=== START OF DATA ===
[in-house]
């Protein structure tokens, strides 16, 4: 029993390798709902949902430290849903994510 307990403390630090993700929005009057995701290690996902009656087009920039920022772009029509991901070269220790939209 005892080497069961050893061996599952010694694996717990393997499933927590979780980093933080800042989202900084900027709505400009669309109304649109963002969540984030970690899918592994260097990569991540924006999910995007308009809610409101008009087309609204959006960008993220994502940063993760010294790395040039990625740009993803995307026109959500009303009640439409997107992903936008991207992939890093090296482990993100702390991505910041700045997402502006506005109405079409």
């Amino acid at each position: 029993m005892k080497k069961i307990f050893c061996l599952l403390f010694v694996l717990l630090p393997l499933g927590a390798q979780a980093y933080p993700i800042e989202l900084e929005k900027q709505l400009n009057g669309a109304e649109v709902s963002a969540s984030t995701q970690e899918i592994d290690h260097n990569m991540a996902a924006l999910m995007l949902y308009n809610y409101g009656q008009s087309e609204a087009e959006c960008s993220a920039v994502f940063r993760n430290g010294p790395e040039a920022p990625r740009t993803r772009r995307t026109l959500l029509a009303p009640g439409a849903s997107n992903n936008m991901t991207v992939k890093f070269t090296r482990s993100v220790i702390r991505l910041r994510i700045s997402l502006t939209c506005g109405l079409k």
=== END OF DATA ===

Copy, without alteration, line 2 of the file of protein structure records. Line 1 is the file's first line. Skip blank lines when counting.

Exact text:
């Protein structure tokens, strides 16, 4: 029993390798709902949902430290849903994510 307990403390630090993700929005009057995701290690996902009656087009920039920022772009029509991901070269220790939209 005892080497069961050893061996599952010694694996717990393997499933927590979780980093933080800042989202900084900027709505400009669309109304649109963002969540984030970690899918592994260097990569991540924006999910995007308009809610409101008009087309609204959006960008993220994502940063993760010294790395040039990625740009993803995307026109959500009303009640439409997107992903936008991207992939890093090296482990993100702390991505910041700045997402502006506005109405079409």